Consider me jealous. Many of my fellow vegan bloggers have been the lucky recipients of oodles of free vegan food recently. So far, I've counted 4 who have received a plethora of free vegan products (faux cheese and hummus, I believe) from Galaxy Foods: Get Sconed!, A Veg*n For Dinner, Melomeals, and Eden in the Kitchen. Then, there are the 2 who were gifted with Lightlife products: Eat Air (who got a similar package last year, as many, many others did) and Melomeals. (Don't even get me started on the many fortunate people who got Wheeler's Black Label ice cream!) Mind you, those are only the ones who've blogged about their free goodies (so far) and I might have even missed some, so there might be a lot more people who got such packages. Please don't think I begrudge any of these wonderful bloggers their bounty. On the contrary, I'm quite pleased that vegan companies (or, should I say, companies that make vegan products) are seeking out vegan bloggers to test their products. I see that as a win-win situation because maybe the companies will take the bloggers' critique to heart and produce even better vegan products. However, I feel left out and would love to be part of the game. Just like elementary school. Ok, maybe I didn't always want to be part of the game back then.
Way back in February, though, the Veggie Queen, Jill Nussinow, offered to send me a copy of her cookbook, The Veggie Queen:
Vegetables Get the Royal Treatment. Of course, I eagerly accepted her generous offer and was very excited to be singled out by her. Since I generally read cookbooks cover-to-cover like novels, it took me until late March to find time to read it.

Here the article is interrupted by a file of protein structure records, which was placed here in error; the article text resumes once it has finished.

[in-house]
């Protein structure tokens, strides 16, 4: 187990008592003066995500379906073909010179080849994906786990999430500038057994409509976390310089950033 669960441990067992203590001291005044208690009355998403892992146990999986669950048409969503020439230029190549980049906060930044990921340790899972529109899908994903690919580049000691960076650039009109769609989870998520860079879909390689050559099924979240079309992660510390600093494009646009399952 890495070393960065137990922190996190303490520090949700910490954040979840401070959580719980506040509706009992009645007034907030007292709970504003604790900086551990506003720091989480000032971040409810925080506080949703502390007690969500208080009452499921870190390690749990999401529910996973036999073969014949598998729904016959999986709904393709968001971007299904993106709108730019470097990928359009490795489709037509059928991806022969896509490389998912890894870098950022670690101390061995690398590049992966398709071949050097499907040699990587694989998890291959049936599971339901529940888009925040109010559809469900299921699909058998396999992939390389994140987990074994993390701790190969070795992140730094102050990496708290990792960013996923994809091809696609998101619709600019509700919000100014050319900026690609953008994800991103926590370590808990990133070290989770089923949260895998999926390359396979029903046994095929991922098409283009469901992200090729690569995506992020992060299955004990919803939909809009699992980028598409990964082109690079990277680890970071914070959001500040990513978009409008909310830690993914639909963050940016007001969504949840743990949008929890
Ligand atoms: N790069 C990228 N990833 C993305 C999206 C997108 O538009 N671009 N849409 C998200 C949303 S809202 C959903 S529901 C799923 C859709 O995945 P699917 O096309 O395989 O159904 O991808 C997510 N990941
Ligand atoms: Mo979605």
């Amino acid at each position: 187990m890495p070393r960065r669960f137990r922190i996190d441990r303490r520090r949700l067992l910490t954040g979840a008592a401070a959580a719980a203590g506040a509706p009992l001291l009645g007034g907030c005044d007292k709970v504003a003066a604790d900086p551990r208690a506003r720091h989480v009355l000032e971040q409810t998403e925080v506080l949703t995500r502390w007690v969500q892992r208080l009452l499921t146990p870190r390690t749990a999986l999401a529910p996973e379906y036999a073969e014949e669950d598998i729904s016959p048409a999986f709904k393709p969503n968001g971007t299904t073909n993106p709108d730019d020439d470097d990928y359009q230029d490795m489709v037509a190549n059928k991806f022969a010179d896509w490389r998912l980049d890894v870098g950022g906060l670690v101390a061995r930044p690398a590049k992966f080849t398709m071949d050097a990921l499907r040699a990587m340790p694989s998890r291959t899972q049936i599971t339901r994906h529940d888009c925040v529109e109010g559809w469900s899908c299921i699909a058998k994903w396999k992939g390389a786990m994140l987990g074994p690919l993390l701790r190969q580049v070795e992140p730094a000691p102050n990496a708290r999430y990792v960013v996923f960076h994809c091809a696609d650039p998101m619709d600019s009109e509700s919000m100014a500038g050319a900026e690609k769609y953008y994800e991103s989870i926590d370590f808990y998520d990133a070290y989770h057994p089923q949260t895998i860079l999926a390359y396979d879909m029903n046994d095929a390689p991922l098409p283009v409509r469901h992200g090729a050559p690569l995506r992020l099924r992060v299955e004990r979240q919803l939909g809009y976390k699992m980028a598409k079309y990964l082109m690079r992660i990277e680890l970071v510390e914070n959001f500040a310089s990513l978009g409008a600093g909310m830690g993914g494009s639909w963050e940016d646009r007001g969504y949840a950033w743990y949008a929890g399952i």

Jill has an earth mother quality that comes through in her writing and thoroughly expresses her love of veggies. I definitely learned about some varieties of veggies that were new to me. I'm not sure that I'd be able to find a lot of those same varieties at my local Farmers' Market, but probably at the larger Los Angeles-area Farmers' Markets. I found a few typos, which I've learned is not uncommon in cookbooks (much to this natural-born editor's chagrin). The only one that was a big deal was on page 6 in the Roasted Potato, Mushroom and Asparagus Salad, which gives instructions for beets, but doesn't list them in the ingredients list and omits any instructions for the potatoes. When I mentioned that to her, she sent me the recipe and indicated that this is only an issue with the second printing of the book.
She mentioned Beano in the book, which gave me pause since Beano is not a vegetarian product, but then I realized that this is not a vegetarian cookbook; it's a vegetable cookbook and there is a difference. She did a very nice job explaining legumes and gave great tips on preparing them. I had no idea that there were certain ones that fell into an "heirloom" category. Until I read this book, I'd only heard of certain tomatoes being referred to as heirloom. (I'm assuming that those of you who garden knew this, but I am not a gardener.)
The pressure cooking section was also really good. I don't have a pressure cooker and I found her tips on how to choose one and which she's prefer to be very good. She even stated which brands and sizes were best.
I've made 2 recipes so far: Wilted Lemon Spinach and Carrots with Honey, Lime, and Dill (I made mine with agave nectar and left out the dill, which is not my favorite herb). They were both very good ways to showcase their respective veggies. Sometimes simple preparation is best and I enjoyed both these recipes.
Receiving this book was a huge treat for me. I absolutely LOVE getting packages and mail, so I was very excited when this book arrived for me. Thank you again, Jill, and I'm looking forward to trying more of your recipes!
Oh, in the photograph, you'll see a spread on my toast. It's the Chipotle Lime Two-Bean Hummus from ED&BV and it's really good! I've enjoyed it on toast and as a dip for raw baby carrots. I was expecting it to be far smokier and spicier since the word "chipotle" is in the title, but it only calls for a small amount of chipotle hot sauce. In fact, this hummus is a bit on the sweet side, if you ask me. Next time, maybe I'll use a chipotle in adobo sauce, as well.